On the other hand, the risk of getting food poisoning from raw milk is low, but it exists. It is not an everyday occurence, but if you consume raw milk regularly, you will be consuming some amount of live pathogens, and they will make sick you now and then (even though most of the cases of food poisoning will be mild, sometimes it will be a serious disease. Some of these diseases kill people despite modern treatment).

Now, there are many people who don't boil their milk. There are good reasons for this, such as taste and convenience. It is a bit like skateboarding: it is not a safe thing to do, but people find it pleasant, and the occasional problem (bruises in skateboarding, upset stomach from raw milk) is worth it from their point of view. As for the more serious risks, they hope that they will get lucky, just like skateboarders hope that they won't break their leg or skull on the skateboard (but of course, there is always somebody who has a skateboard accident, and there is always somebody who gets seriously ill from raw milk - it is a matter of chance). You should decide for yourself whether the taste is worth the risk for you. But from the point of view of pure risk minimizing, boiling (including nutrient loss) is a much better alternative than raw milk.

share|improve this answer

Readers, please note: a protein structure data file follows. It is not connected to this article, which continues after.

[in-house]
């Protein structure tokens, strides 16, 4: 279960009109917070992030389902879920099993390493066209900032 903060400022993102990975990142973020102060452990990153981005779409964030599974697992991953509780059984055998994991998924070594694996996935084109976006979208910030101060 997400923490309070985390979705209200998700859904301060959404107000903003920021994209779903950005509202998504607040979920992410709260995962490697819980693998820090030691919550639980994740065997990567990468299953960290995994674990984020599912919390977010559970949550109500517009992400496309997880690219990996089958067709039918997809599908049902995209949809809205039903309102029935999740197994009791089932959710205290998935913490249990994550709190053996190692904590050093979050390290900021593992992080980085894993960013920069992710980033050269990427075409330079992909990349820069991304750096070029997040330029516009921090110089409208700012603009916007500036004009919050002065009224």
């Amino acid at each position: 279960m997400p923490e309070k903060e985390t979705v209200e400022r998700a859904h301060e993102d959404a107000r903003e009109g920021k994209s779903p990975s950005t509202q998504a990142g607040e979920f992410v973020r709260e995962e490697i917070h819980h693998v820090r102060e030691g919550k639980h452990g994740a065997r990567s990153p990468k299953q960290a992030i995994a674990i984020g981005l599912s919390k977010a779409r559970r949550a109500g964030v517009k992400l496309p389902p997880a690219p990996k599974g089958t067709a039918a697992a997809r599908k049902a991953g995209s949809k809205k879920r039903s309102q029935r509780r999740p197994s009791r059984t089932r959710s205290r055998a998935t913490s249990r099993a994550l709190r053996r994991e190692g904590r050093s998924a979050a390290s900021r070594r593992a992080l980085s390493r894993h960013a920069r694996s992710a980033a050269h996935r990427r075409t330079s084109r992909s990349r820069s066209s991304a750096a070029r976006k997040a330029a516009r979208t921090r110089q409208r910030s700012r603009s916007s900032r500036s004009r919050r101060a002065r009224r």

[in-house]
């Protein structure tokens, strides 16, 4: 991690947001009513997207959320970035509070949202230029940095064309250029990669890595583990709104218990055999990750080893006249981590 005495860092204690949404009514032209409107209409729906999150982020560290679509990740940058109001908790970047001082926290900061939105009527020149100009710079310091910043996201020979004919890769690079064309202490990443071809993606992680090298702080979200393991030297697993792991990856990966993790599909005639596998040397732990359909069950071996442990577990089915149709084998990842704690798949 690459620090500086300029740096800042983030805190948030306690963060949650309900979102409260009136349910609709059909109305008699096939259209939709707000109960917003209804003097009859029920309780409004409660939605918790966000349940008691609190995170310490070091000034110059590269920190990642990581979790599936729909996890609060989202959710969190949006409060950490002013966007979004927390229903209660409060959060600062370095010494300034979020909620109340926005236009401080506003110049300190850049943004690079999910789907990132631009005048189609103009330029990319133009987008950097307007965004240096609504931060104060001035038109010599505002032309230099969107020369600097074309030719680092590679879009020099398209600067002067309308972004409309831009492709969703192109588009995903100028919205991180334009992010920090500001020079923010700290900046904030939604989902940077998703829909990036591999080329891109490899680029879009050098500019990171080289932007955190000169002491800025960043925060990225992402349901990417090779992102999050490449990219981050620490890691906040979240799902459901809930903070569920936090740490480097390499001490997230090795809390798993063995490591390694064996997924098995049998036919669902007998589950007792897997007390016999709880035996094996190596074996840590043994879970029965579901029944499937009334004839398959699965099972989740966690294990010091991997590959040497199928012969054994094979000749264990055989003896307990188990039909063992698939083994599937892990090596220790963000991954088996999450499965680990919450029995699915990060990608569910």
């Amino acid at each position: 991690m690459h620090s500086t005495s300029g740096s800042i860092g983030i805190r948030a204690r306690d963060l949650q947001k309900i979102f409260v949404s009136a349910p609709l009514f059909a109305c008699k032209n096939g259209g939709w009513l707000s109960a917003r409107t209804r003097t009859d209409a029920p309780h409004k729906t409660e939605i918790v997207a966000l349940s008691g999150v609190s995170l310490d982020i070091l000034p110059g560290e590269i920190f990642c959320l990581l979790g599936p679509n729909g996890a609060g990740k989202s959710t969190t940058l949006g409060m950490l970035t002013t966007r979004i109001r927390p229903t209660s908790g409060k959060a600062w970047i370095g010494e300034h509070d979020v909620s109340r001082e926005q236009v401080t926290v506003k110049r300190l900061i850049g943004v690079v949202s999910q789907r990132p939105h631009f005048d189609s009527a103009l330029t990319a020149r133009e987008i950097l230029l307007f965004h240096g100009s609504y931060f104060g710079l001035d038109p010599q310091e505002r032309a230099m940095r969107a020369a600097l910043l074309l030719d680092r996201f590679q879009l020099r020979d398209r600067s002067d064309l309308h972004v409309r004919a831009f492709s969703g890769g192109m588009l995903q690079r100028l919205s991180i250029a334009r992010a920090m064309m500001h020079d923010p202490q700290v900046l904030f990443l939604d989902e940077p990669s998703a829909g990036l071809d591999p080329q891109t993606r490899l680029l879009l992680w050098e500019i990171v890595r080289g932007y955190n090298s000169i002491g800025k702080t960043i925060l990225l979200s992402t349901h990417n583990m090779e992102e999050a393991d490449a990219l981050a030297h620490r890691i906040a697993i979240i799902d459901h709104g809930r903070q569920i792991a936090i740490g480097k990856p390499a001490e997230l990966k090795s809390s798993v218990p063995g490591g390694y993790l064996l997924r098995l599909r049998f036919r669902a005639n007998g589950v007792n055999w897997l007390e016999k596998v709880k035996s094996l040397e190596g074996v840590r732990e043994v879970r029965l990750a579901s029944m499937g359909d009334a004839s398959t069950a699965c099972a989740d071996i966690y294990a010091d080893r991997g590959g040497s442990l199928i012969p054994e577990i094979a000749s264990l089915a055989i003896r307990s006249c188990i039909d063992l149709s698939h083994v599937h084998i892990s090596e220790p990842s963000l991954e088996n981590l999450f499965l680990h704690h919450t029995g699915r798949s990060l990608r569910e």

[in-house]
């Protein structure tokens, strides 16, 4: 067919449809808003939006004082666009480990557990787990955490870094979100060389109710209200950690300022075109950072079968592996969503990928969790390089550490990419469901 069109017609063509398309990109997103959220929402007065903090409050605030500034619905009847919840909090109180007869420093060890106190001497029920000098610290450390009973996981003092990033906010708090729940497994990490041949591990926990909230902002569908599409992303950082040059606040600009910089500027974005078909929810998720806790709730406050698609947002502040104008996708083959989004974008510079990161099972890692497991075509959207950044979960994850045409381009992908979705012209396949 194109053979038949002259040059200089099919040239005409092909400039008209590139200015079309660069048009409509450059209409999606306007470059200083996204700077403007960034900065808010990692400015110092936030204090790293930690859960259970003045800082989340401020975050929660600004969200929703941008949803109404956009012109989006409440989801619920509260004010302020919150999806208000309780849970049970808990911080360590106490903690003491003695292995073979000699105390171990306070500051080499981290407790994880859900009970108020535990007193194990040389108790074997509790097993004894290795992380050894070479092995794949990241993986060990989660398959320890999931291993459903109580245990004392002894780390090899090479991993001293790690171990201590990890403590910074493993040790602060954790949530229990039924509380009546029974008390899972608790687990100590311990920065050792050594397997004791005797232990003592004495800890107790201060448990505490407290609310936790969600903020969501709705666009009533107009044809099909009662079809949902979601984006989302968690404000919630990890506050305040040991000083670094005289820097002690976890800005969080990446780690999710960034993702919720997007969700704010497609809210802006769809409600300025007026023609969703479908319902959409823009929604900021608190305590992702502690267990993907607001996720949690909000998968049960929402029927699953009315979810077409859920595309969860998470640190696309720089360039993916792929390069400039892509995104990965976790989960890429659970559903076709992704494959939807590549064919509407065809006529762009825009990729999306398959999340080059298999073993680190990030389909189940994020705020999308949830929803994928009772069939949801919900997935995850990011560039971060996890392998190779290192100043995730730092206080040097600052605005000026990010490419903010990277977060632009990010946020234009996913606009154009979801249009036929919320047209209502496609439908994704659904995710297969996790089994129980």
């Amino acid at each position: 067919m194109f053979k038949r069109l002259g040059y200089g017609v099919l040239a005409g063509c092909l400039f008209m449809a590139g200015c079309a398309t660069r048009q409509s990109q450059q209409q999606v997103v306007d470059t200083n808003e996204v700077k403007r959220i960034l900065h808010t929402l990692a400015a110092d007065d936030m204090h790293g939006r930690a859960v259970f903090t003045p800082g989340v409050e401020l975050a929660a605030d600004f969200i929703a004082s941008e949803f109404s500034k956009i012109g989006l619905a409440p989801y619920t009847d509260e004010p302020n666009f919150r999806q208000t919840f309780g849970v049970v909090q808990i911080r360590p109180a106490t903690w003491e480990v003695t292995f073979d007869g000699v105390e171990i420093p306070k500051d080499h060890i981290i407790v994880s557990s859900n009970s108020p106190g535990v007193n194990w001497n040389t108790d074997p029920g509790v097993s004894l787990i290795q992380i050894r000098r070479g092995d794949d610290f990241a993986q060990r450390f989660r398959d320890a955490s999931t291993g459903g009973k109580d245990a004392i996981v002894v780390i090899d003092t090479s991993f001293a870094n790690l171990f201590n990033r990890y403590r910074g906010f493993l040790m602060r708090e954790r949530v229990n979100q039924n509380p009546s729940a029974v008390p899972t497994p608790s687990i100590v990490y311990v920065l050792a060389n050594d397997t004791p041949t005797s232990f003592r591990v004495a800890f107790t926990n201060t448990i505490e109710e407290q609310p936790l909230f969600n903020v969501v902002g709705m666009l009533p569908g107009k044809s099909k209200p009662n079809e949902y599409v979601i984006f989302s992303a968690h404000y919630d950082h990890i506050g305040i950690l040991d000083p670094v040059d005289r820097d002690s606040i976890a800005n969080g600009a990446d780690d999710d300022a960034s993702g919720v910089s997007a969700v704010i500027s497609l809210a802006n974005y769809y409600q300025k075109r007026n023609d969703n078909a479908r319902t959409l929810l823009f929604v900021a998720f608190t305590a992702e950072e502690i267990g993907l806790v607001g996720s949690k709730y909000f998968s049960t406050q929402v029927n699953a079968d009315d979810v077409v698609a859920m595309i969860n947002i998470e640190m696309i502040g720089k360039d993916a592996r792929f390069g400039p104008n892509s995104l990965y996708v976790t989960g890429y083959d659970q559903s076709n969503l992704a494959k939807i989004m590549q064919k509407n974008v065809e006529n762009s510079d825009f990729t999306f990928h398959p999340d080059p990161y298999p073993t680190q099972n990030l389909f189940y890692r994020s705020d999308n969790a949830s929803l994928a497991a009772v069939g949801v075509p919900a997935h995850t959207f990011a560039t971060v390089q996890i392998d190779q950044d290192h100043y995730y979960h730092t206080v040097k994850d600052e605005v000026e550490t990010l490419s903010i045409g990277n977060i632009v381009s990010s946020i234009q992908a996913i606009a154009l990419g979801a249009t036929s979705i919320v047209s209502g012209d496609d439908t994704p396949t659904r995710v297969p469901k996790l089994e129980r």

+1 mostly for the nuclear reaction suggested to eliminate Ca from milk ;-) –  Martin Turjak Jul 18 '13 at 10:17

"It is a bit like skateboarding: it is not a safe thing to do, but people find it pleasant, and the occasional problem (bruises in skateboarding, upset stomach from raw milk) is worth it from their point of view."

I can recall a family where I grew up in northern California that insisted on 'raw milk'. So they bought a cow & enjoyed their own 'raw milk'.

Unfortunately the pregnant mom & 2 small children contracted Listeriosis from the raw milk.

After a 10 day illness the pregnant mom & 2 small children died of Listeriosis.

Listeria monocytogenes is ubiquitous in the environment. The main route of acquisition of Listeria is through the ingestion of contaminated food products. Listeria has been isolated from raw meat, dairy products, vegetables, fruit and seafood. Soft cheeses, unpasteurized milk and unpasteurised pâté are potential dangers.

So there's more than a risk of 'upset stomach' from 'raw milk'.

share|improve this answer
    
Yes, once in a few thousand cases somebody dies from raw milk, just like once in a few thousand cases somebody dies from bashing their head in when riding a skateboard. So I think that the analogy still holds. As for it being dangerous - that's exactly what I am trying to say. It is not safe. People do it anyway, but this means that they are taking a risk, not that it is safe. –  rumtscho Jun 19 '13 at 15:37
2  
I read my post again, and saw that it wasn't as clear as I had hoped. So I edited to make it clear that although rare, serious illness and death is certainly possible. By the way, Listeria is somewhat of a special case, because it is practically unsymptomatic in the average adult and deadly in at-risk-groups including infants and pregnant women. But of course, other common pathogens can be deadly for a healthy adult too. –  rumtscho Jun 19 '13 at 16:00

Your Answer

 
discard

By posting your answer, you agree to the privacy policy and terms of service.

Not the answer you're looking for? Browse other questions tagged or ask your own question.